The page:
At Least 100,000 Homes Were Affected By Harvey. Moving Back In Won't Be Easy
Now that the rain has stopped and floodwaters are slowly starting to recede, government officials are figuring out where tens of thousands of evacuees in Texas and Louisiana can stay.
The White House estimates about 100,000 houses were affected by the storm. Many were destroyed or are too damaged to live in. More than 30,000 people are staying in emergency shelters and will soon be in need of permanent accommodations.
Based on the experience of people whose homes were damaged after Hurricane Katrina and Superstorm Sandy, it could be months, even years, before flood victims will be able to return home.
Finding temporary housing is one of the biggest challenges in disaster recovery, says former FEMA official Brad Gair. He was thankful to see so many rescues this week but says he also had another reaction.
"Most people are looking at it and saying, 'Thank God, we've saved another family.' I look at it and say, 'Oh my God, there's another family we're going to have to figure out how to find housing for. And one more family that's starting off on a journey, or more likely an ordeal, that will go on for many years to come,' " says Gair.
"I want to be home"
Retiree Boyd Coble is one of those who wants to return home as soon as possible, but it's unclear when he can. He was staying at a temporary shelter in the Al-Salam mosque in Houston, after sheriff's deputies insisted he leave his house earlier this week.
"I didn't want to leave my home behind. I've lived there for 30 years. Never had water in the house. I want to be home," Coble says. But when he left, the floodwaters were rising and his floors had already buckled.
Gair, who oversaw recovery efforts after Katrina and Sandy, thinks thousands of people like Coble will need temporary homes. But he says the options are limited.
"Nobody has the capacity to just all of a sudden build back tens of thousands of homes overnight," he says.
Gair says in addition to the 30,000 people in emergency shelters, many more are probably staying with family and friends and will likely need somewhere else to go in the coming weeks.
FEMA officials say about 8,000 families have been moved into hotel rooms and they hope to get more people relocated there soon. They're also looking at apartments and other rental options, although it's unclear how many units are available.
"The state of Texas is about to undergo one of the largest housing recovery missions the nation has ever seen," FEMA Administrator Brock Long said earlier this week.
Long said the goal is to get people out of emergency shelter as soon as possible. He noted that is available from HUD and other government agencies for those seeking temporary housing.
He said they're trying to save flooded homes as quickly as possible, which means sending in teams to clean out the muck and debris and to make basic repairs, so residents can move back in.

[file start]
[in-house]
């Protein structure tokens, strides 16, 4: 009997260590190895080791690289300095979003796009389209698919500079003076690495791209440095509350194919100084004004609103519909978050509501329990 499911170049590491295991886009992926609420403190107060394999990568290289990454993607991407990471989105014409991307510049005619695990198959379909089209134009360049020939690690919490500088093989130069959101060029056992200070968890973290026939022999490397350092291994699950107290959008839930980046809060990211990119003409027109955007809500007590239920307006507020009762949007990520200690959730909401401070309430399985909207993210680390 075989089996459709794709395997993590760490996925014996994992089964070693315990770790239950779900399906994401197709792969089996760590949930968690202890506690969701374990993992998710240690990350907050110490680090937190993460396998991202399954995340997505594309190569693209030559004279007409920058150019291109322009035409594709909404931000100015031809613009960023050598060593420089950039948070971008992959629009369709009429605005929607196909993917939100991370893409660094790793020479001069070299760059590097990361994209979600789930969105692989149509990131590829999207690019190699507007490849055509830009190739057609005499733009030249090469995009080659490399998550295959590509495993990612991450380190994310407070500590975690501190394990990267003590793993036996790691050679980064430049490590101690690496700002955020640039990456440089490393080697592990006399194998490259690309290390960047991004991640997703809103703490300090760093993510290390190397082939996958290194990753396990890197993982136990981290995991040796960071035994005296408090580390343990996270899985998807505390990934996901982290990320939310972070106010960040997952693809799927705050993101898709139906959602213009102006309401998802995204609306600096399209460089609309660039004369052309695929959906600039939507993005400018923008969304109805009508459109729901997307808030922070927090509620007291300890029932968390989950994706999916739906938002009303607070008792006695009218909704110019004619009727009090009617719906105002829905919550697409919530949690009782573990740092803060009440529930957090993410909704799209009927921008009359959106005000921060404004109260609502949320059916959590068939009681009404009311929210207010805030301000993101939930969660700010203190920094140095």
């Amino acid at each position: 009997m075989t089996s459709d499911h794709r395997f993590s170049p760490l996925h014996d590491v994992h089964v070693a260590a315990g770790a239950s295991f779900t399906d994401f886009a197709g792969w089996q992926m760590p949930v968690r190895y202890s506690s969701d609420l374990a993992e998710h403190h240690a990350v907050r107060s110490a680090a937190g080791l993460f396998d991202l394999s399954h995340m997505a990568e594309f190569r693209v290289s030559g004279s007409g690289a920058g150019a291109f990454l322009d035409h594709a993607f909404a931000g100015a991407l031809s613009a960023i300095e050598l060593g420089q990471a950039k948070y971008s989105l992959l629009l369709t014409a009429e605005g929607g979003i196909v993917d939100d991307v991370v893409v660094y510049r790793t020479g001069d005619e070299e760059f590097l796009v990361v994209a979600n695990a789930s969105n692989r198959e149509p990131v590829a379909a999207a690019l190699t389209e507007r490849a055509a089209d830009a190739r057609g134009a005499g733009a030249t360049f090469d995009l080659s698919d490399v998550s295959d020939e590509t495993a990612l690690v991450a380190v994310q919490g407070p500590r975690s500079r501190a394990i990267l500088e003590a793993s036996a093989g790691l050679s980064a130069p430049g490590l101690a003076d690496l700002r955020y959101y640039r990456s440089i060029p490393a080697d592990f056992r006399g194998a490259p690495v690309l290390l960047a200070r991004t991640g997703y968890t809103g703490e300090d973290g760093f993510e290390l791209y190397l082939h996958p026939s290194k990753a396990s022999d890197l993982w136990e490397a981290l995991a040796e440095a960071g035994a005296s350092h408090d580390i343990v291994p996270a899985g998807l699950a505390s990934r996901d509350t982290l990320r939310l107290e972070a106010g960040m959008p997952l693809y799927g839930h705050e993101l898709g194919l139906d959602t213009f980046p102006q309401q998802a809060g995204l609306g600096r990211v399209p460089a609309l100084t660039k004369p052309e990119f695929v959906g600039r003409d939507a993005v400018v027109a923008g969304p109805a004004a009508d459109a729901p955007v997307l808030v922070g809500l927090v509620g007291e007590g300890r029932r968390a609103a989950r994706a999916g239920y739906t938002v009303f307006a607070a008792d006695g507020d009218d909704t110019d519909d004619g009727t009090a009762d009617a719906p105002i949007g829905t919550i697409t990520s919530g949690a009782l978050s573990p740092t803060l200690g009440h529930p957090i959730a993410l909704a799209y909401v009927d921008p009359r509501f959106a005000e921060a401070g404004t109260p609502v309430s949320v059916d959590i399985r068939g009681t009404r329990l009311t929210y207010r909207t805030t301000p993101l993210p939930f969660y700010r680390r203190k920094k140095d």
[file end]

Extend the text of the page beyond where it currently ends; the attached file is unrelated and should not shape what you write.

Trailers and manufactured housing a "last resort"
Long said that manufactured housing and travel trailers, such as those used to house people after Hurricane Katrina, are "a last resort." Some Katrina victims ended up living in those trailers for years and blamed them for causing severe breathing and other medical problems. He said that FEMA has a limited number of manufactured housing units in stock and that it will take time to purchase and produce more.
"We don't just start dragging in manufactured homes and travel trailers right off the bat. They're not going to be on your property tomorrow by any means," he said.
Still, the Texas Manufactured Housing Association is gearing up to help. Executive Director D.J. Pendleton says the group has been in contact with state and FEMA officials. And members of his group, including retailers and manufacturers, are taking inventory right now to see how many units are available and how quickly factories can ramp up production, if needed.
"Our goal is to just be here to be a resource," says Pendleton. "And try to help people recover as fast as possible."
Gair says such housing might very well be needed, although it can be costly — as much as $250,000 to purchase, set up and maintain a unit. He prefers what was done after Sandy, which was to make fast, minimal repairs, so people can get back into their homes as they wait for more permanent repairs to be completed.
So far no one has mentioned pursuing another housing option used widely after Katrina, which was to send tens of thousands of New Orleans flood victims to stay in other cities. Many decided to relocate permanently, and as it turned out, a major destination was Houston.
NPR's Rebecca Davis contributed to this story.
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